Gem & Mineral Spotlight: The Perot Museum

Perot Museum, The Mamones Photography.

The Perot Museum features a unique glass escalator, which is especially stunning at night. The Mamomes Photography.

Gem & Mineral Spotlight : The Perot Museum

Rockhounds, geologists, and gem and mineral enthusiasts of all levels will be excited to view the new collection of fine rocks and minerals on display at the Perot Museum in Dallas, Texas. The Perot Museum’s Lyda Hill Gem and Mineral Hall hosts a breathtaking array of rock and mineral specimens – most of which are on permanent or semi-permanent loan from the private collections of some of the world’s most renowned gem and mineral enthusiasts.

The Gem and Mineral Hall was founded through the generosity and organizational efforts of oil fortune heiress Ms. Lyda Hill, who was inspired to begin her own collection after viewing a traveling gem and mineral exhibit hosted by the Houston Museum of Natural Science.

The Lyda Hill Gem and Mineral Hall’s collection is truly the first of its kind. Its specimens are of truly exceptional quality, and many have previously been featured in various professional publications, such as The Mineralogical Record and Rocks and Gems (2014 articles in Rock and Gem can be read here: Part 1 | Part 2 with additional features about our annual Dallas Mineral Collecting Symposium.)

But the quality of specimens is not the only thing which makes this exhibit unique. Ms. Hill’s vision for the Gem and Mineral Hall was focused on the concept of motivating youngsters to learn more about the fascinating world of gems and minerals. In hopes of exciting and inspiring younger generations, emphasis was placed on the design of an engaging exhibit, with plenty of interactive features.

Boy with amethyst geode at Perot Museum

Due to a special hydraulic system, Dr. Lavinsky’s son, Logan, is able to turn the wheel to open and close the giant “Grape Jelly” amethyst geode on display in the museum.

Visitors to the Lyda Hill Gem and Mineral Hall are greeted by a five foot tall specimen, lovingly nicknamed the “Grape Jelly Geode” – which can be rotated (via a hand-cranked wheel) to reveal a stunning interior, lined with amethyst crystals. Throughout the exhibit, touchable specimens, digital puzzles, and interactive audio and video components encourage in-depth exploration of the specimens on display. Visitors are invited to participate in an engaging journey through the world of fine gems and minerals – familiarizing themselves with the qualities and concepts which define high-quality specimens, from lustrous pyrite to glowing fluorescents.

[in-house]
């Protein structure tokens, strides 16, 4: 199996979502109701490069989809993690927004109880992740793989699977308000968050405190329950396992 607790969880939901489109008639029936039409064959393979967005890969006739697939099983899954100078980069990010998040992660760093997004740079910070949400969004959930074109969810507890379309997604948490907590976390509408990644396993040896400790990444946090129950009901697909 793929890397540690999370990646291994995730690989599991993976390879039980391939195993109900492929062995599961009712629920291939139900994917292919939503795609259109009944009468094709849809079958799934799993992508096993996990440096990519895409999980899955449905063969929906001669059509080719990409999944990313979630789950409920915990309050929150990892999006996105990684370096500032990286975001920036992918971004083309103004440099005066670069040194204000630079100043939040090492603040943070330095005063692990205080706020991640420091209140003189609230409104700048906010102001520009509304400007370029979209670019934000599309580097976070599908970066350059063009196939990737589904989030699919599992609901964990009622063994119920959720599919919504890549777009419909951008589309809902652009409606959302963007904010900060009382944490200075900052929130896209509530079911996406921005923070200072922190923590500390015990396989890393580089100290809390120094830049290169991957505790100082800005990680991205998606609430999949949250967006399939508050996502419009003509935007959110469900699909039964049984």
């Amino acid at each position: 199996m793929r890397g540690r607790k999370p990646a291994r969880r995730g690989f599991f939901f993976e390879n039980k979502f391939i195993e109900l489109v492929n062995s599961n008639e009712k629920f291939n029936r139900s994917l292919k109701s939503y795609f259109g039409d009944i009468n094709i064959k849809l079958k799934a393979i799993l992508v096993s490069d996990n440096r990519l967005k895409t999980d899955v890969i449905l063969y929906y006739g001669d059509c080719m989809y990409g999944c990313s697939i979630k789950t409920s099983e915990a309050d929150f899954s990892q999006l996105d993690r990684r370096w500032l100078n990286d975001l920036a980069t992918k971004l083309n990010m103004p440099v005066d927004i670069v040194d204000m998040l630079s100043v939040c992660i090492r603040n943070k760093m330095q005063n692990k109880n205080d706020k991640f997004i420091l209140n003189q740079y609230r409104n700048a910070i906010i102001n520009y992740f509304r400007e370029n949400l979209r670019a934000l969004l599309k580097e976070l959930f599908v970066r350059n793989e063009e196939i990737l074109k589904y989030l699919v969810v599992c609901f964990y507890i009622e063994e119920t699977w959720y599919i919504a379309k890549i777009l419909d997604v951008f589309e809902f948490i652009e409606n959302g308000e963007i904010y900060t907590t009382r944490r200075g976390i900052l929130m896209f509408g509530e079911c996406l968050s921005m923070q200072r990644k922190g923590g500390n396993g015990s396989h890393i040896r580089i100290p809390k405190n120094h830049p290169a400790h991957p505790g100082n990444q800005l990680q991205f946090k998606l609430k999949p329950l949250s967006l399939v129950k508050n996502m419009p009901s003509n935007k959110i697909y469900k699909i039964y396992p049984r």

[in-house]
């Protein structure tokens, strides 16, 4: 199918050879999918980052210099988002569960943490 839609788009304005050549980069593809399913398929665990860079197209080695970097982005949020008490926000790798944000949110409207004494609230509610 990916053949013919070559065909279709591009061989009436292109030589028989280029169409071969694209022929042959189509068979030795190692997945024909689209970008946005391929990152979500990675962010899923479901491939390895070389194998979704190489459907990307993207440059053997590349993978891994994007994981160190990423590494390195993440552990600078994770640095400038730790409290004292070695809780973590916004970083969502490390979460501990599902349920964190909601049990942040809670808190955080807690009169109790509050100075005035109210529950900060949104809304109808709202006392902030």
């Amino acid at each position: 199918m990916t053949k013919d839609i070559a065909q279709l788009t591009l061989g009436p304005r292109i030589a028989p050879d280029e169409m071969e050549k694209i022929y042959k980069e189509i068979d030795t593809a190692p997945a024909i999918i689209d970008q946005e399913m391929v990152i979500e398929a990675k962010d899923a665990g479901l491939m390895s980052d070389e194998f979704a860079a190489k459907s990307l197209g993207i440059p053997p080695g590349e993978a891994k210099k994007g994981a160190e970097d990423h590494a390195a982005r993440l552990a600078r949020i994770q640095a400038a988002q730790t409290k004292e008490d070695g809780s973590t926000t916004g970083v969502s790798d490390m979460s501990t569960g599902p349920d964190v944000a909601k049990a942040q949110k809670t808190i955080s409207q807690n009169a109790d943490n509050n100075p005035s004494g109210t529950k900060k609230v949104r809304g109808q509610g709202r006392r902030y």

The unique structure of the mineral collection there pulls from the local community. Lyda Hill’s collection forms the backbone, while local collectors of these world-class natural art pieces regularly loan pieces for exhibit. Not only does this ensure that the material is always new and changing, but it also allows the Perot to exhibit high-end examples of minerals without concern for securing funding to purchase pieces.

The building which houses the Lyda Hill Gem and Mineral Hall is also incredibly unique. Founded through the generosity of private donations, no expense was spared in the design and construction of the building – resulting in the creation of 11 state-of-the-art interactive exhibits, all housed within a sustainable structure, which leverages its own design to showcase the usefulness and practicality of eco-conscious improvements such as rainwater collection and catchment, a 1-acre “green roof” drought-resistant garden, off-grid energy, solar-powered water heating, and more. The building’s architecture integrates concepts of technology and nature, in order to demonstrate scientific principles of conservation, and act as a tangible and functional example of conscious engineering, technology, and sustainability.

The Perot Museum’s Lyda Hill Gem and Mineral Hall is incredibly popular – which means it is important to plan your trip in advance. Detailed information regarding scheduling and visitation can be obtained through the visitor’s page, here.